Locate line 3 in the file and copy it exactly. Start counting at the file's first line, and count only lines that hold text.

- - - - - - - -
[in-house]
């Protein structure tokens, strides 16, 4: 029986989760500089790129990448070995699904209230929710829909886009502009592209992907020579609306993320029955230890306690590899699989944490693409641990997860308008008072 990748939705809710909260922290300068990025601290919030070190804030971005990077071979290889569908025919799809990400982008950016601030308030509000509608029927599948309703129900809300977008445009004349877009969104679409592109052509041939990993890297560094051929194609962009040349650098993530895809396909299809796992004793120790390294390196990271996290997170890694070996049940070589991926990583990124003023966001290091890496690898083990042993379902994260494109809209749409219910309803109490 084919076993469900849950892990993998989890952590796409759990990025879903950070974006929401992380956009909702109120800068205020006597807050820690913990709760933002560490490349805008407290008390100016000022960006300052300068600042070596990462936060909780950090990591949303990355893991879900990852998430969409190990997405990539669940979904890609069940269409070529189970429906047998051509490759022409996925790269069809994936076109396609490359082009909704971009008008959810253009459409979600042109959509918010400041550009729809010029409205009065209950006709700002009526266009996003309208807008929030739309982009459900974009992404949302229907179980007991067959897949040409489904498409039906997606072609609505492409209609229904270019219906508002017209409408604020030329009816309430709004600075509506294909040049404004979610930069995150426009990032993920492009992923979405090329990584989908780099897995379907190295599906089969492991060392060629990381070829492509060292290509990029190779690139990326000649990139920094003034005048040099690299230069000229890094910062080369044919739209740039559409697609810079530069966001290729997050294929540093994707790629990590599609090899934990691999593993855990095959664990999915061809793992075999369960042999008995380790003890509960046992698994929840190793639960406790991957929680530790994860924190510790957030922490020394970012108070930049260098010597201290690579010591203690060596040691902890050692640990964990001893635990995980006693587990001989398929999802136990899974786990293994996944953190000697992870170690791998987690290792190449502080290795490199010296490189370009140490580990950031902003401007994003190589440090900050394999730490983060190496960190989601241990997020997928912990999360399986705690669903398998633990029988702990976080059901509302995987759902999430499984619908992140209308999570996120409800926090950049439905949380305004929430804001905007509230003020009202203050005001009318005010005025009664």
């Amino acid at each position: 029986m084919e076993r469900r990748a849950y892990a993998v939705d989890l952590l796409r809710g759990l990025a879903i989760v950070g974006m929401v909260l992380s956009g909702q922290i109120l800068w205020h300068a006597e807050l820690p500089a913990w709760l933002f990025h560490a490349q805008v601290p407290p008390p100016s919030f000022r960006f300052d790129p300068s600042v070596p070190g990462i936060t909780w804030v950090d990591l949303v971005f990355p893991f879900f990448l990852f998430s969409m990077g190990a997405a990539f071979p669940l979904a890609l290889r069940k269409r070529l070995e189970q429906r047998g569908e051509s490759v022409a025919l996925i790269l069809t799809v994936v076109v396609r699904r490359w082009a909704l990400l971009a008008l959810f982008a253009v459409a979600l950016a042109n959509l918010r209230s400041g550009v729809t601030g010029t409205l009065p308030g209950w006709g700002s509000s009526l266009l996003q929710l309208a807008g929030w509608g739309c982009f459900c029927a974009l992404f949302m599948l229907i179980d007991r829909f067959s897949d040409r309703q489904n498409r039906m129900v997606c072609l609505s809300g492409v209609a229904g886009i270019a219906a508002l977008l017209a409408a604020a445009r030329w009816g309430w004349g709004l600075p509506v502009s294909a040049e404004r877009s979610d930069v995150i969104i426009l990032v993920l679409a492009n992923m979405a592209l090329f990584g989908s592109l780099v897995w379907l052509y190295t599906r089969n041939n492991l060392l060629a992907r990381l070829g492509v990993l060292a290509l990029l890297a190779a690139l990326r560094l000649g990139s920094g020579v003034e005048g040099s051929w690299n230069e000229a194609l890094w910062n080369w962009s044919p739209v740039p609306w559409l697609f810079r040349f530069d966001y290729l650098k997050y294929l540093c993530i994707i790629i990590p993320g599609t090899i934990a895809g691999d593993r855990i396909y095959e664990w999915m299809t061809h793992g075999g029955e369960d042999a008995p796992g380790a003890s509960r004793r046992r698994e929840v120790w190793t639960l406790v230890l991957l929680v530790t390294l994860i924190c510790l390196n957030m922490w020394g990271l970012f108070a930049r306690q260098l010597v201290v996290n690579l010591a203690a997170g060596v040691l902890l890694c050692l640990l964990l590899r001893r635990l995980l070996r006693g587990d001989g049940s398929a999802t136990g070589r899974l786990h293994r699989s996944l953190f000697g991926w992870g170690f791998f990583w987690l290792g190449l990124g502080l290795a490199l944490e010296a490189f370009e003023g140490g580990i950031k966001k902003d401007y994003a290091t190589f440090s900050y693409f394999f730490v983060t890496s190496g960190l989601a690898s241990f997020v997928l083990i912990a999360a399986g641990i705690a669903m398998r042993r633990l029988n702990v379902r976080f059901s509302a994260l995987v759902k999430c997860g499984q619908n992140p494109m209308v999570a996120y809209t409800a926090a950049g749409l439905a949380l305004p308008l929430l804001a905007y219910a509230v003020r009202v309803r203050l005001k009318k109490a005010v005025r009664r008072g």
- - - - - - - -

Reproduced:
């Amino acid at each position: 029986m084919e076993r469900r990748a849950y892990a993998v939705d989890l952590l796409r809710g759990l990025a879903i989760v950070g974006m929401v909260l992380s956009g909702q922290i109120l800068w205020h300068a006597e807050l820690p500089a913990w709760l933002f990025h560490a490349q805008v601290p407290p008390p100016s919030f000022r960006f300052d790129p300068s600042v070596p070190g990462i936060t909780w804030v950090d990591l949303v971005f990355p893991f879900f990448l990852f998430s969409m990077g190990a997405a990539f071979p669940l979904a890609l290889r069940k269409r070529l070995e189970q429906r047998g569908e051509s490759v022409a025919l996925i790269l069809t799809v994936v076109v396609r699904r490359w082009a909704l990400l971009a008008l959810f982008a253009v459409a979600l950016a042109n959509l918010r209230s400041g550009v729809t601030g010029t409205l009065p308030g209950w006709g700002s509000s009526l266009l996003q929710l309208a807008g929030w509608g739309c982009f459900c029927a974009l992404f949302m599948l229907i179980d007991r829909f067959s897949d040409r309703q489904n498409r039906m129900v997606c072609l609505s809300g492409v209609a229904g886009i270019a219906a508002l977008l017209a409408a604020a445009r030329w009816g309430w004349g709004l600075p509506v502009s294909a040049e404004r877009s979610d930069v995150i969104i426009l990032v993920l679409a492009n992923m979405a592209l090329f990584g989908s592109l780099v897995w379907l052509y190295t599906r089969n041939n492991l060392l060629a992907r990381l070829g492509v990993l060292a290509l990029l890297a190779a690139l990326r560094l000649g990139s920094g020579v003034e005048g040099s051929w690299n230069e000229a194609l890094w910062n080369w962009s044919p739209v740039p609306w559409l697609f810079r040349f530069d966001y290729l650098k997050y294929l540093c993530i994707i790629i990590p993320g599609t090899i934990a895809g691999d593993r855990i396909y095959e664990w999915m299809t061809h793992g075999g029955e369960d042999a008995p796992g380790a003890s509960r004793r046992r698994e929840v120790w190793t639960l406790v230890l991957l929680v530790t390294l994860i924190c510790l390196n957030m922490w020394g990271l970012f108070a930049r306690q260098l010597v201290v996290n690579l010591a203690a997170g060596v040691l902890l890694c050692l640990l964990l590899r001893r635990l995980l070996r006693g587990d001989g049940s398929a999802t136990g070589r899974l786990h293994r699989s996944l953190f000697g991926w992870g170690f791998f990583w987690l290792g190449l990124g502080l290795a490199l944490e010296a490189f370009e003023g140490g580990i950031k966001k902003d401007y994003a290091t190589f440090s900050y693409f394999f730490v983060t890496s190496g960190l989601a690898s241990f997020v997928l083990i912990a999360a399986g641990i705690a669903m398998r042993r633990l029988n702990v379902r976080f059901s509302a994260l995987v759902k999430c997860g499984q619908n992140p494109m209308v999570a996120y809209t409800a926090a950049g749409l439905a949380l305004p308008l929430l804001a905007y219910a509230v003020r009202v309803r203050l005001k009318k109490a005010v005025r009664r008072g």